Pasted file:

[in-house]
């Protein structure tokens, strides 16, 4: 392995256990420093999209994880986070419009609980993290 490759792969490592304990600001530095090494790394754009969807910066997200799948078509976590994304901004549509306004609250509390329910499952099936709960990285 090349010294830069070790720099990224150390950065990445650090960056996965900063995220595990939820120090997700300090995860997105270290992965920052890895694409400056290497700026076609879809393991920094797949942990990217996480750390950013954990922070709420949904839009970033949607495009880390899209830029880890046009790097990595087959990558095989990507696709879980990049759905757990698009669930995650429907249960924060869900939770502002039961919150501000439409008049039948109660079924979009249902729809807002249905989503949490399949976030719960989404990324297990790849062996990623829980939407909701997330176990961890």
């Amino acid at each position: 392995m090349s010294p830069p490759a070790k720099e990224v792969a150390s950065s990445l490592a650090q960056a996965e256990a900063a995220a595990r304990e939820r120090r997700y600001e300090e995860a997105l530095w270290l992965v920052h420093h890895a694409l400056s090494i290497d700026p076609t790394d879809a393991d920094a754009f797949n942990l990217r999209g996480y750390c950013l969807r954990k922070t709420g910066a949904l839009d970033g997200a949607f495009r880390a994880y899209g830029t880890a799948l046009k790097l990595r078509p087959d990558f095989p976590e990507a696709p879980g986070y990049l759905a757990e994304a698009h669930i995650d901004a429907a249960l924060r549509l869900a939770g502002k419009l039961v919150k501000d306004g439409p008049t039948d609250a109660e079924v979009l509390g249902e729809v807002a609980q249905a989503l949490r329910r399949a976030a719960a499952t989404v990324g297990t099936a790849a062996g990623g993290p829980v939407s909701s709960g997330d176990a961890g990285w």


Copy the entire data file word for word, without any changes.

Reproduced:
[in-house]
């Protein structure tokens, strides 16, 4: 392995256990420093999209994880986070419009609980993290 490759792969490592304990600001530095090494790394754009969807910066997200799948078509976590994304901004549509306004609250509390329910499952099936709960990285 090349010294830069070790720099990224150390950065990445650090960056996965900063995220595990939820120090997700300090995860997105270290992965920052890895694409400056290497700026076609879809393991920094797949942990990217996480750390950013954990922070709420949904839009970033949607495009880390899209830029880890046009790097990595087959990558095989990507696709879980990049759905757990698009669930995650429907249960924060869900939770502002039961919150501000439409008049039948109660079924979009249902729809807002249905989503949490399949976030719960989404990324297990790849062996990623829980939407909701997330176990961890």
């Amino acid at each position: 392995m090349s010294p830069p490759a070790k720099e990224v792969a150390s950065s990445l490592a650090q960056a996965e256990a900063a995220a595990r304990e939820r120090r997700y600001e300090e995860a997105l530095w270290l992965v920052h420093h890895a694409l400056s090494i290497d700026p076609t790394d879809a393991d920094a754009f797949n942990l990217r999209g996480y750390c950013l969807r954990k922070t709420g910066a949904l839009d970033g997200a949607f495009r880390a994880y899209g830029t880890a799948l046009k790097l990595r078509p087959d990558f095989p976590e990507a696709p879980g986070y990049l759905a757990e994304a698009h669930i995650d901004a429907a249960l924060r549509l869900a939770g502002k419009l039961v919150k501000d306004g439409p008049t039948d609250a109660e079924v979009l509390g249902e729809v807002a609980q249905a989503l949490r329910r399949a976030a719960a499952t989404v990324g297990t099936a790849a062996g990623g993290p829980v939407s909701s709960g997330d176990a961890g990285w």